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Preparation and isolation of drug particles with improved therapeutic response

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dc.contributor.advisor Hudson, Sarah P.
dc.contributor.advisor Rasmuson, Åke C. Tierney, Teresa B. 2018-08-30T09:08:49Z 2018-08-30T09:08:49Z 2016
dc.description peer-reviewed en_US
dc.description.abstract Crystals of a particular size and habit can be engineered by manipulating crystallisation process conditions. In the pharmaceutical industry, size control of the final drug product is vital for preparing a medicine with a specific therapeutic outcome. This work focuses on controlling the crystal size and shape of drugs with limited aqueous solubility, so that upon oral administration, they will dissolve at a desirable rate in the aqueous environment of the gastrointestinal tract, thus allowing efficient delivery of their therapeutic response. Crystals of salicylic acid and fenofibrate were prepared at nano and/or micron size ranges by antisolvent-based precipitations from supersaturated solutions. The outcome in terms of particle size and shape depended on the mass available, the degree of supersaturation and the choice of stabilising additives employed during the preparation process. Micro-particles of salicylic acid were prepared at supersaturations < 8 with sizes ranging from 20-150 μm for the pure system and as low as 6 μm for an additive-stabilised system. Selection of a supersaturation of > 3000 facilitated generation of nanosized particles of fenofibrate. In their suspended state, the nanoparticles dissolved instantaneously upon addition to the dissolution medium. However, as a result of their small size the particles were physically unstable and grew into the micron size range within 2 min, leaving a limited time window for their isolation from suspension into the solid state. Solubilised additives (eg. PVA) were capable of stabilising the nanoparticles in suspension and extending the time period over which the particles remained at the nano size range. However, isolation and drying of these small, fragile and highly energetic systems by freeze-drying presented further difficulties, with drying-induced aggregation and fusion causing the nanoparticles to forego their nanoparticle-induced dissolution enhancement. An alternative, all in one, stabilisation and isolation strategy was developed to overcome the primary challenges associated with nanoparticle formulations. Surface-functionalised insoluble, micro-scale carrier particles were designed to attract drug nanoparticles from suspension onto their surface. Carrier-attached nanoparticles were stable from growth and aggregation both in suspension and during drying. A simple filtration step was sufficient to separate the nanoparticle-carrier composites from suspension, to produce a solid-state material which maintained its nanoparticle-induced fast dissolution rate. The process was successfully demonstrated with two BCS class II drugs, fenofibrate and mefenamic acid, with potential applicability to a far wider range of drug substances. en_US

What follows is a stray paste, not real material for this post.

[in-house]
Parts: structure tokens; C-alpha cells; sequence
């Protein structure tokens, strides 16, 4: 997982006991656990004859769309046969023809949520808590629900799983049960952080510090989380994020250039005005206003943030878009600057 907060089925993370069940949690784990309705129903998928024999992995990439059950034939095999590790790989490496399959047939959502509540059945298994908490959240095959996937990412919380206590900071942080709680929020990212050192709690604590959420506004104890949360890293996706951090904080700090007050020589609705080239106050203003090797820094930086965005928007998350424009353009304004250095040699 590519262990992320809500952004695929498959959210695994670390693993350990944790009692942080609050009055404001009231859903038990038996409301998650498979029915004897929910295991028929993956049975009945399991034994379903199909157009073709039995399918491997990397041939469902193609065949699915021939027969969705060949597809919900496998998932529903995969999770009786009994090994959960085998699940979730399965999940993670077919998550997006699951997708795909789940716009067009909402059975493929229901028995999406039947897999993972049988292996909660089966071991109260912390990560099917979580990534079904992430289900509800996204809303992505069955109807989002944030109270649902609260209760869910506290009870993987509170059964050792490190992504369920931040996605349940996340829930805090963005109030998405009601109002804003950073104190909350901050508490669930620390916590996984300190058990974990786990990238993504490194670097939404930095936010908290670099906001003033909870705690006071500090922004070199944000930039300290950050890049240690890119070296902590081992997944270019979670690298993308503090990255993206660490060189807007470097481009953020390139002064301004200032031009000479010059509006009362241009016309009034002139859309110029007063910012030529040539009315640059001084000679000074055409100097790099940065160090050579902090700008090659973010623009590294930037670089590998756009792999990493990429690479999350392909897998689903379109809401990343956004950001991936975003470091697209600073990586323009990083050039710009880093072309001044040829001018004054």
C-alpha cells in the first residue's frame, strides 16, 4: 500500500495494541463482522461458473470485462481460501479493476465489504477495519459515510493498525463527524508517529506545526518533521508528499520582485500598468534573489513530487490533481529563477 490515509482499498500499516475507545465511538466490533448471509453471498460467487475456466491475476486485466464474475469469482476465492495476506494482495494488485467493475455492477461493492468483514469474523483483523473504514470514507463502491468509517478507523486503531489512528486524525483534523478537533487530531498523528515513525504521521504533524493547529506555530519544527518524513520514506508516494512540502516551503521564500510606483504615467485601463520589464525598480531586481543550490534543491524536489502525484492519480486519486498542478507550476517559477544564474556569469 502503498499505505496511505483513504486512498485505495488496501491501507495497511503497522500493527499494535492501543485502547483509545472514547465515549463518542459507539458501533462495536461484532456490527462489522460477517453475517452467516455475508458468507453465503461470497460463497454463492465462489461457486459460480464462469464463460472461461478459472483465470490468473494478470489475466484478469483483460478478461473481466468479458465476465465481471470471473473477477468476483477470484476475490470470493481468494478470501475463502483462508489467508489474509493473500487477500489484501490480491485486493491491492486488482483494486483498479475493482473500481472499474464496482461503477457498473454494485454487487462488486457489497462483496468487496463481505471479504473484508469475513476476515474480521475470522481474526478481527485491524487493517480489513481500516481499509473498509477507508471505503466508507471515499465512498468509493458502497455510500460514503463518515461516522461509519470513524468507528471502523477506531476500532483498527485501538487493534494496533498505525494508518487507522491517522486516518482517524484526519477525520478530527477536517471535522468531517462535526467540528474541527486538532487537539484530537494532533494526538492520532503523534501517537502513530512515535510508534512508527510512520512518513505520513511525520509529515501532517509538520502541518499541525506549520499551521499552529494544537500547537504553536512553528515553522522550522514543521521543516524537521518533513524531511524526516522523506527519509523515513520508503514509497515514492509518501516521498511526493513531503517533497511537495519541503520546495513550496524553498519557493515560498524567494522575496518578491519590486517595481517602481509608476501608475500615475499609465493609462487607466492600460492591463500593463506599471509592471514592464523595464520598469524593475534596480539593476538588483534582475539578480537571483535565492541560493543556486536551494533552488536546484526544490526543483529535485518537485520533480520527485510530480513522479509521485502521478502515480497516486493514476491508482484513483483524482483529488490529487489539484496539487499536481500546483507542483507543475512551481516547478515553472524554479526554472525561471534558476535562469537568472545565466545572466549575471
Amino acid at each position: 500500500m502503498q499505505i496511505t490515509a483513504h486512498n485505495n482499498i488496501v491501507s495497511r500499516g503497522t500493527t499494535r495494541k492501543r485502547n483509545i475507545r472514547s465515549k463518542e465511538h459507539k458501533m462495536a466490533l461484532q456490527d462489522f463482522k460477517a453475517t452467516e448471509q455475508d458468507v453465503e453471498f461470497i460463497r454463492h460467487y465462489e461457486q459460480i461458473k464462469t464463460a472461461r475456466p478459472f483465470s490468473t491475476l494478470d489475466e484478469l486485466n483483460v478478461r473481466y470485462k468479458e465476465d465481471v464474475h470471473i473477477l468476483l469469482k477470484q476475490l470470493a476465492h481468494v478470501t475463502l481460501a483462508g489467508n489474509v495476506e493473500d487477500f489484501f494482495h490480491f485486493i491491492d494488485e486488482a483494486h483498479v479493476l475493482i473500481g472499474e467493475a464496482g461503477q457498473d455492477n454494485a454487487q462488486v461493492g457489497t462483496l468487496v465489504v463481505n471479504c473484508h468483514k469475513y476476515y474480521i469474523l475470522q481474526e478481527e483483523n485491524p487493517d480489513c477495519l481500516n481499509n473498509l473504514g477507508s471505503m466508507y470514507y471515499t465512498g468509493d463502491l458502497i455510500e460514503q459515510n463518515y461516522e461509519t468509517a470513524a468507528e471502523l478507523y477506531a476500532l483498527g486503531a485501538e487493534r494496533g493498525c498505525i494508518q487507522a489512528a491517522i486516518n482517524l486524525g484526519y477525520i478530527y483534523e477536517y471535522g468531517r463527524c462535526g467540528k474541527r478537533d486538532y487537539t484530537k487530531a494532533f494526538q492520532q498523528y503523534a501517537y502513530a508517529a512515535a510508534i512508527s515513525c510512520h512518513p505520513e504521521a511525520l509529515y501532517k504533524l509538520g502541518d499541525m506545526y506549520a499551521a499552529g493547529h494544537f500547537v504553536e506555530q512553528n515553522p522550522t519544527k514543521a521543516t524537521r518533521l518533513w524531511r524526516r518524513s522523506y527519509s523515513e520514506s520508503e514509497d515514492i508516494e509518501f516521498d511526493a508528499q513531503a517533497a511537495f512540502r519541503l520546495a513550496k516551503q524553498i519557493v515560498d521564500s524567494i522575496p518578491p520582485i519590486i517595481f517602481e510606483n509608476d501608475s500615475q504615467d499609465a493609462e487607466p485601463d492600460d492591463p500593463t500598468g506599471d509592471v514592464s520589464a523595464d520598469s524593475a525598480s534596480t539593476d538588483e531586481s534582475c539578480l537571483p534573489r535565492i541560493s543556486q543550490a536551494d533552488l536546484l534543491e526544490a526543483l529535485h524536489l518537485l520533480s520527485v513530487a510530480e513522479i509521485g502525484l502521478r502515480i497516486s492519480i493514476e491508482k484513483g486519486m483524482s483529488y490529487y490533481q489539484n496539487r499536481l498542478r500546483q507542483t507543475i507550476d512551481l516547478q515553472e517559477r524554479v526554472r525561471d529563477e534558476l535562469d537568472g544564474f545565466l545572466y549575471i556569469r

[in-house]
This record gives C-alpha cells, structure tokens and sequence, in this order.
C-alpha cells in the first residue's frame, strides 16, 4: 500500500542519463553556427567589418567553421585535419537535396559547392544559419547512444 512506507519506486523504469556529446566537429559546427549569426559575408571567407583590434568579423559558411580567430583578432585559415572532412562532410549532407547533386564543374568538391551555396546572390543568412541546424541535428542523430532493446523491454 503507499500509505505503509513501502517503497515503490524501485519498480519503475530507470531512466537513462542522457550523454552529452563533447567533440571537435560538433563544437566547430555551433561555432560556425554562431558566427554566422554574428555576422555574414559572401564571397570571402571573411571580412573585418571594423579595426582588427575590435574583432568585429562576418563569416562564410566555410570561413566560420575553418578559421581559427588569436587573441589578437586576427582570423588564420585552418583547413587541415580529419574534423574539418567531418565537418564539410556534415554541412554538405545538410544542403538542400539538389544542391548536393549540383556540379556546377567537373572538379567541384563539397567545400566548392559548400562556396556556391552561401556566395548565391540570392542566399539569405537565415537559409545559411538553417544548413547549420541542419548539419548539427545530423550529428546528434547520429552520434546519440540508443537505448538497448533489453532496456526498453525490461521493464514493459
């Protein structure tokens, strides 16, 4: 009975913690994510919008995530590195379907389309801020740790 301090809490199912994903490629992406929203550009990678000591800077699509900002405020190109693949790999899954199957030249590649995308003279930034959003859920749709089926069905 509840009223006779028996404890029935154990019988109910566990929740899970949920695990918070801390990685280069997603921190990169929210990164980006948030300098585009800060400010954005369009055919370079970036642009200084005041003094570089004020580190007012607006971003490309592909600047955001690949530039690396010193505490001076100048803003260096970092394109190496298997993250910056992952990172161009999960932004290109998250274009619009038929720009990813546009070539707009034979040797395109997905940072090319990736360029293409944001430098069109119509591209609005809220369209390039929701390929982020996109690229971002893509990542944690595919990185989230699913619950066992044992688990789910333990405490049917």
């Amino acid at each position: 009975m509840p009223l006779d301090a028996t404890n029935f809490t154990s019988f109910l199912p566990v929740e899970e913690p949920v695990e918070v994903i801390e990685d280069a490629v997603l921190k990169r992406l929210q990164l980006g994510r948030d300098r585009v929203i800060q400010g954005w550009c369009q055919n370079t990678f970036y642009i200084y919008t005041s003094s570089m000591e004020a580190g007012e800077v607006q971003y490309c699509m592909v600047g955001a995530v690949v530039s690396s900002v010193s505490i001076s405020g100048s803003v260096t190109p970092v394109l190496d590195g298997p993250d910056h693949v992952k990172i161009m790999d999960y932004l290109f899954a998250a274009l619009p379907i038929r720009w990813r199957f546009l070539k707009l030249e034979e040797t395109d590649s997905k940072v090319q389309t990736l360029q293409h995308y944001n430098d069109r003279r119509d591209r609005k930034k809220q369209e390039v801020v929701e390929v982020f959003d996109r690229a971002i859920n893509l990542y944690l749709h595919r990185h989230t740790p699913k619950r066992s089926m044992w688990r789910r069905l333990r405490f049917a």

dc.language.iso eng en_US
dc.publisher University of Limerick en_US
dc.subject crystallisation en_US
dc.subject pharmaceutical industry en_US
dc.subject stabilising additives en_US
dc.title Preparation and isolation of drug particles with improved therapeutic response en_US
dc.type info:eu-repo/semantics/doctoralThesis en_US
dc.type.supercollection all_ul_research en_US
dc.type.supercollection ul_published_reviewed en_US
dc.type.supercollection ul_theses_dissertations en_US
dc.rights.accessrights info:eu-repo/semantics/openAccess en_US

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